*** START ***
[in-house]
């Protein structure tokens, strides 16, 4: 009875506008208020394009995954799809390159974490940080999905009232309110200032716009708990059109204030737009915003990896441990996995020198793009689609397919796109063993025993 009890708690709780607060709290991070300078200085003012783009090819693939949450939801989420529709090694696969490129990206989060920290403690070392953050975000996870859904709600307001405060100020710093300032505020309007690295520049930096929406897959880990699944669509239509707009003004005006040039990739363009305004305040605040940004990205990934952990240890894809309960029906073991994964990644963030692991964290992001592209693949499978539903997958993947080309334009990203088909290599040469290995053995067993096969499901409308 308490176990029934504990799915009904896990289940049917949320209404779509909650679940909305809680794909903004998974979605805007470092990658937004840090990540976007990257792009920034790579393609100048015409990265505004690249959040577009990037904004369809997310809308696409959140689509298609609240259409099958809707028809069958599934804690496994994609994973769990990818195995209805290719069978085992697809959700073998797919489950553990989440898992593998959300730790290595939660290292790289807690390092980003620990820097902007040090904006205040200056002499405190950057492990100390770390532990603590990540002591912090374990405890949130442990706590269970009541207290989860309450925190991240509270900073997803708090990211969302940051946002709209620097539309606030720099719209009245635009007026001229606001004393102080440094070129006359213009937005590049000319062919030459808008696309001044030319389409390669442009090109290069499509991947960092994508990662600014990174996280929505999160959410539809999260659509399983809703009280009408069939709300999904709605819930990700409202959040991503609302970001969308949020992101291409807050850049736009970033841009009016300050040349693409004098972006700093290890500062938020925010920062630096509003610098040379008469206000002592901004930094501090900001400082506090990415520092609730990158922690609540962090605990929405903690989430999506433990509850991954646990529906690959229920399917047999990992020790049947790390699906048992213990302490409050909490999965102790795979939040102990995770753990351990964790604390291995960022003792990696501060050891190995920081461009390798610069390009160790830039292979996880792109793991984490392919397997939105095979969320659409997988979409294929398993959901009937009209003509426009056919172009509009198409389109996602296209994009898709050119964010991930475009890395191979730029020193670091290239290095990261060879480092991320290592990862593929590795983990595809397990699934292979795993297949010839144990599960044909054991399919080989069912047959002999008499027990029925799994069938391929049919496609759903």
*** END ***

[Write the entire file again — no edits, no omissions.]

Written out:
[in-house]
């Protein structure tokens, strides 16, 4: 009875506008208020394009995954799809390159974490940080999905009232309110200032716009708990059109204030737009915003990896441990996995020198793009689609397919796109063993025993 009890708690709780607060709290991070300078200085003012783009090819693939949450939801989420529709090694696969490129990206989060920290403690070392953050975000996870859904709600307001405060100020710093300032505020309007690295520049930096929406897959880990699944669509239509707009003004005006040039990739363009305004305040605040940004990205990934952990240890894809309960029906073991994964990644963030692991964290992001592209693949499978539903997958993947080309334009990203088909290599040469290995053995067993096969499901409308 308490176990029934504990799915009904896990289940049917949320209404779509909650679940909305809680794909903004998974979605805007470092990658937004840090990540976007990257792009920034790579393609100048015409990265505004690249959040577009990037904004369809997310809308696409959140689509298609609240259409099958809707028809069958599934804690496994994609994973769990990818195995209805290719069978085992697809959700073998797919489950553990989440898992593998959300730790290595939660290292790289807690390092980003620990820097902007040090904006205040200056002499405190950057492990100390770390532990603590990540002591912090374990405890949130442990706590269970009541207290989860309450925190991240509270900073997803708090990211969302940051946002709209620097539309606030720099719209009245635009007026001229606001004393102080440094070129006359213009937005590049000319062919030459808008696309001044030319389409390669442009090109290069499509991947960092994508990662600014990174996280929505999160959410539809999260659509399983809703009280009408069939709300999904709605819930990700409202959040991503609302970001969308949020992101291409807050850049736009970033841009009016300050040349693409004098972006700093290890500062938020925010920062630096509003610098040379008469206000002592901004930094501090900001400082506090990415520092609730990158922690609540962090605990929405903690989430999506433990509850991954646990529906690959229920399917047999990992020790049947790390699906048992213990302490409050909490999965102790795979939040102990995770753990351990964790604390291995960022003792990696501060050891190995920081461009390798610069390009160790830039292979996880792109793991984490392919397997939105095979969320659409997988979409294929398993959901009937009209003509426009056919172009509009198409389109996602296209994009898709050119964010991930475009890395191979730029020193670091290239290095990261060879480092991320290592990862593929590795983990595809397990699934292979795993297949010839144990599960044909054991399919080989069912047959002999008499027990029925799994069938391929049919496609759903």